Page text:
Naima Neflyasheva: Since Sefer-bey Zaneqo was related to his father's cousin Atazhuk Khamurzin, the vali of Greater Kabarda, it becomes clear that he was familiar with the Kabardian heraldic tradition. As for the ritual use of arrows, many have written eloquently about this, such as the Adyghe historian and folklorist Shora Nogmov in his "History of the Adyghe People."
Samir Khotqo: Indeed, Sefer-bey Zaneqo could have utilised local genealogical experience when creating the general Circassian flag. Crossed arrows can symbolise the oath of national unity. Shora Nogmov, as you correctly pointed out, wrote that the Adyghes had a tradition of swearing in a sacred place, during which the parties broke an arrow to signify the inviolability of the agreement.
I reiterate that Sefer Zaneqo was the only authorised Circassian leader capable of sanctioning the creation of a flag. James Bell emphasises that Sefer-bey's departure to Istanbul was not for personal reasons but that he had previously travelled around all Circassian regions in the summer and autumn of 1831, securing the support of "chiefs and influential persons".
The Russian ambassador in Turkey, Butenev, emphasised this crucial fact in a letter to Baron Rosen, the commander of the Caucasian Corps: "He had with him written powers, sealed by about 200 highland uzdens [nobles - ed.] and chiefs."
"Meeting of the Confederated Princes of Circassia on the bank of the Ubin" - "Travels in Circassia, Krim-Tartary &c", by Edmund Spencer (1838). p. 270.
Naima Neflyasheva: In one of your articles, Samir, you write that according to Russian sources, the English ambassador Lord Ponsonby negotiated with Prince Sefer-bey in Istanbul not as a private individual but as an authorised "elder of twelve Caucasian tribes for negotiations with the Turkish government and English representatives in the Turkish capital". Are the names of these twelve tribes known?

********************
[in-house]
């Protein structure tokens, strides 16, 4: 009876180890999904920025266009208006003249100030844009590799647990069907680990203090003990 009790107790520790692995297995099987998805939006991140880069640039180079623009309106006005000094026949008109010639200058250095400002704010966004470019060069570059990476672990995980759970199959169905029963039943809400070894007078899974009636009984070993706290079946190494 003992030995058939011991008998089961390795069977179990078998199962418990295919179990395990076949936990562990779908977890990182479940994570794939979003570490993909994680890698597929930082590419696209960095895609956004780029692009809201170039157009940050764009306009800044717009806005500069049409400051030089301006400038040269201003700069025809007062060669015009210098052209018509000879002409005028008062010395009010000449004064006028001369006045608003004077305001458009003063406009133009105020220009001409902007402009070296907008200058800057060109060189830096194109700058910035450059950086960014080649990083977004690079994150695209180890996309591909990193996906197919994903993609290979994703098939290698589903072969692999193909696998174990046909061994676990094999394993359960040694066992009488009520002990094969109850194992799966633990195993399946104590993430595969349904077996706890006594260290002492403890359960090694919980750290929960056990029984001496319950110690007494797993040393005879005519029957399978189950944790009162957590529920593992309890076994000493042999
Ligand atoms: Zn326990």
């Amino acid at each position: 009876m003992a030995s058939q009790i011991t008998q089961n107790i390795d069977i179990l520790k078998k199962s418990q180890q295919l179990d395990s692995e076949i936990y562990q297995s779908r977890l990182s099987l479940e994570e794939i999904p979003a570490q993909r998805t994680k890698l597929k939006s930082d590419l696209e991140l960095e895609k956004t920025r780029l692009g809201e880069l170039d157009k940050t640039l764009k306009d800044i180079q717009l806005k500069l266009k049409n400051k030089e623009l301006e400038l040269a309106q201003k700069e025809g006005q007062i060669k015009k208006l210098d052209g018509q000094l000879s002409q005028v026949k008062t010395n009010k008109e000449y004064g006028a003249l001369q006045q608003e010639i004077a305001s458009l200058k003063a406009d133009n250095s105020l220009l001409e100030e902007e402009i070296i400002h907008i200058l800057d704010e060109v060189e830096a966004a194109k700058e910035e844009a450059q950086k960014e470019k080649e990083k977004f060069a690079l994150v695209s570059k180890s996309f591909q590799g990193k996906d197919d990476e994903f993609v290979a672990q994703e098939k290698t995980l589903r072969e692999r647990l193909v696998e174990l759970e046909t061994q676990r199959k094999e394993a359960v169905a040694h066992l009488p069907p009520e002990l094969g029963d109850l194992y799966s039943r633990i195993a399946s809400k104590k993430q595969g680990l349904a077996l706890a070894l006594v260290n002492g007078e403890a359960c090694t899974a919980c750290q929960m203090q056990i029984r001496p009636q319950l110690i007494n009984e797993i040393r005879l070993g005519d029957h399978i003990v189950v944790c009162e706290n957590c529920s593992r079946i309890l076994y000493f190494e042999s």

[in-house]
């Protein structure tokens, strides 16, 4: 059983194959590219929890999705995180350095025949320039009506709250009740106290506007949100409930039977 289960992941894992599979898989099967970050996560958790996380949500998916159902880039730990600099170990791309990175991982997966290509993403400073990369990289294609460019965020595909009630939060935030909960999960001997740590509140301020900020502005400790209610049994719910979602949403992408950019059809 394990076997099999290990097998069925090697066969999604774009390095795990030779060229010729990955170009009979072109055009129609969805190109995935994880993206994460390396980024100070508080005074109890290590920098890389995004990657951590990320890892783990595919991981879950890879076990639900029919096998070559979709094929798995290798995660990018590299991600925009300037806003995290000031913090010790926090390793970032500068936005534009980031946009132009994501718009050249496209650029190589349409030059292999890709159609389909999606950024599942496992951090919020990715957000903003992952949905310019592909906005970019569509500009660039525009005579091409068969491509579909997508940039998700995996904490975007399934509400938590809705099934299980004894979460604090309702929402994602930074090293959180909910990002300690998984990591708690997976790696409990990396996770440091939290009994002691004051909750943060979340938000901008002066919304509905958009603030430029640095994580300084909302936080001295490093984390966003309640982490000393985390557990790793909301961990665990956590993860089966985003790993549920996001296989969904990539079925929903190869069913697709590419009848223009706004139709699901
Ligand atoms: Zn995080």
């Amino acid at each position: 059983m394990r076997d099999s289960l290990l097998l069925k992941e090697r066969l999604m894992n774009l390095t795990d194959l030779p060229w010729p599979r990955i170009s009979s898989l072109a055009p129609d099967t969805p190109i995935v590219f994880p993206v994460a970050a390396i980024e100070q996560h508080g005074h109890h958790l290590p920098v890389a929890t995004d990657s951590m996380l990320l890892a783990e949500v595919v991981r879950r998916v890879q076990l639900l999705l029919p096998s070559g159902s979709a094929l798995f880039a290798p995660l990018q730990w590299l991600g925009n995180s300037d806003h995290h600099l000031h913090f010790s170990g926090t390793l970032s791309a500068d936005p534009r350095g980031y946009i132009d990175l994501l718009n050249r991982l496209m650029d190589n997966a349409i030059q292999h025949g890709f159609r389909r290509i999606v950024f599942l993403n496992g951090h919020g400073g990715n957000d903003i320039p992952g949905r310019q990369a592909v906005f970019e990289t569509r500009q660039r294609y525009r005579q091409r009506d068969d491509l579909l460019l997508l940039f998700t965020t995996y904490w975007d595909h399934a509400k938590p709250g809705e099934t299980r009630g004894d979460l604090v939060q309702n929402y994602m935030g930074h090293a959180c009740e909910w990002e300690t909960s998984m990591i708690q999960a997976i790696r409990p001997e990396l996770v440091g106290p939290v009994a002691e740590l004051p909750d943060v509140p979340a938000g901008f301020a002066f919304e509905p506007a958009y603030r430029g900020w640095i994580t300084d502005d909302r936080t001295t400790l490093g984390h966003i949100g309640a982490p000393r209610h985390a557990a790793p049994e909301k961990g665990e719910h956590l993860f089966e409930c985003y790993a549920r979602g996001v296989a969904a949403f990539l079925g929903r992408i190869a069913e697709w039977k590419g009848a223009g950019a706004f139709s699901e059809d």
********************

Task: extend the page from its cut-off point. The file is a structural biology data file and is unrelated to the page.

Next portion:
Samir Khotqo: This is also confirmed by English sources. According to James Bell, "the league, of which Safir-bey was appointed ambassador, consisted of the following twelve provinces: Natukhaj, Shapsugh, Abazakh [Abadzekh/Abzakh – trans.], Psadugh [Bzhedugh - ed.], Temirgoy, Hatukoy, Makhosh, Besni [Bes(le)ney -ed], Bashilbai [a kind of Abkhazian tribe that lived in the Kuban region - ed.], Teberdekh, Braki, and Karachay."
Although Bell does not mention the Kabardians, they were one of the leading forces of the Circassian resistance since a large number (more than 60 auls) migrated from the Kabarda suppressed by Aleksey P. Yermolov to Western Circassia between 1822 and 1825.
The Teberdakh society mentioned by Bell (the "Teberdians [тебердинцы]" of Russian sources) was composed of these Kabardian hadzhirets [refugees or migrants -ed.]. The largest Abaza district, Bashilbai, was represented in this regard (i.e., in granting powers to Sefer Zaneqo) by not only Abaza elders but also Kabardian princes. The Kabardians participated in all Abadzekh gatherings.
It is crucial to note that Sefer-bey perceived the Sandzhak-Sherif as a symbol befitting the given historical context of the Circassians and personally sent copies to his associates in Circassia. For instance, in January 1838, a detachment sent from Anapa captured and burned his twin-masted ship in the harbour of Ozerek, but the Circassians managed to deliver the powder and flag to the Ostagay aul, where Mansur Khawdoqo, an influential member of the Natukhay and Shapsugh Medzhlis [Mezhlis: a council, assembly -ed.], resided.
Therefore, the creation of the Adyghe flag is primarily connected to the pan-Circassian mission of Sefer-bey Zaneqo, and its heraldic origins can be traced back to the history of Circassia, the history of the Circassian princes, and their service within the Russian state.
This interview was first published by Kavkaz Uzel on 25 April 2021 and is translated from Russian.